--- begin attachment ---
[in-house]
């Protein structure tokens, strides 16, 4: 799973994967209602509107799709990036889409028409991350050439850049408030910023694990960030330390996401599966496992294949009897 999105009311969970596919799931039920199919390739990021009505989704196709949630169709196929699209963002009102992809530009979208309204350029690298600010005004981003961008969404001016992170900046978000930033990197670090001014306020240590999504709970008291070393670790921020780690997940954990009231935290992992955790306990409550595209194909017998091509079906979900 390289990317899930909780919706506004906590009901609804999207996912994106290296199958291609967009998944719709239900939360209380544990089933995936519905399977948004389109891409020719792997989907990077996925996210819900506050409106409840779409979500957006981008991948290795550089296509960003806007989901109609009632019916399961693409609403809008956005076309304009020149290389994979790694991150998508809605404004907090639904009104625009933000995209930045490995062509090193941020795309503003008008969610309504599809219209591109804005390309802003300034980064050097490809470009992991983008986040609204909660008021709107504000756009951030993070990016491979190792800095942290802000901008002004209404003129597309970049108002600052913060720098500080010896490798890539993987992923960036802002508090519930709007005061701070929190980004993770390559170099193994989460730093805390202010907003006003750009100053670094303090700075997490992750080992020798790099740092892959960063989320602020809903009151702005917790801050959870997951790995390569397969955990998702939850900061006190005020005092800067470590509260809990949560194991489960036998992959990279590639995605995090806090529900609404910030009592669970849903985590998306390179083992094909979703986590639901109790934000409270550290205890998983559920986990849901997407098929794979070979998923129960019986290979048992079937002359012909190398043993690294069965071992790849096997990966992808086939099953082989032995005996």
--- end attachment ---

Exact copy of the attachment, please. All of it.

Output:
[in-house]
């Protein structure tokens, strides 16, 4: 799973994967209602509107799709990036889409028409991350050439850049408030910023694990960030330390996401599966496992294949009897 999105009311969970596919799931039920199919390739990021009505989704196709949630169709196929699209963002009102992809530009979208309204350029690298600010005004981003961008969404001016992170900046978000930033990197670090001014306020240590999504709970008291070393670790921020780690997940954990009231935290992992955790306990409550595209194909017998091509079906979900 390289990317899930909780919706506004906590009901609804999207996912994106290296199958291609967009998944719709239900939360209380544990089933995936519905399977948004389109891409020719792997989907990077996925996210819900506050409106409840779409979500957006981008991948290795550089296509960003806007989901109609009632019916399961693409609403809008956005076309304009020149290389994979790694991150998508809605404004907090639904009104625009933000995209930045490995062509090193941020795309503003008008969610309504599809219209591109804005390309802003300034980064050097490809470009992991983008986040609204909660008021709107504000756009951030993070990016491979190792800095942290802000901008002004209404003129597309970049108002600052913060720098500080010896490798890539993987992923960036802002508090519930709007005061701070929190980004993770390559170099193994989460730093805390202010907003006003750009100053670094303090700075997490992750080992020798790099740092892959960063989320602020809903009151702005917790801050959870997951790995390569397969955990998702939850900061006190005020005092800067470590509260809990949560194991489960036998992959990279590639995605995090806090529900609404910030009592669970849903985590998306390179083992094909979703986590639901109790934000409270550290205890998983559920986990849901997407098929794979070979998923129960019986290979048992079937002359012909190398043993690294069965071992790849096997990966992808086939099953082989032995005996």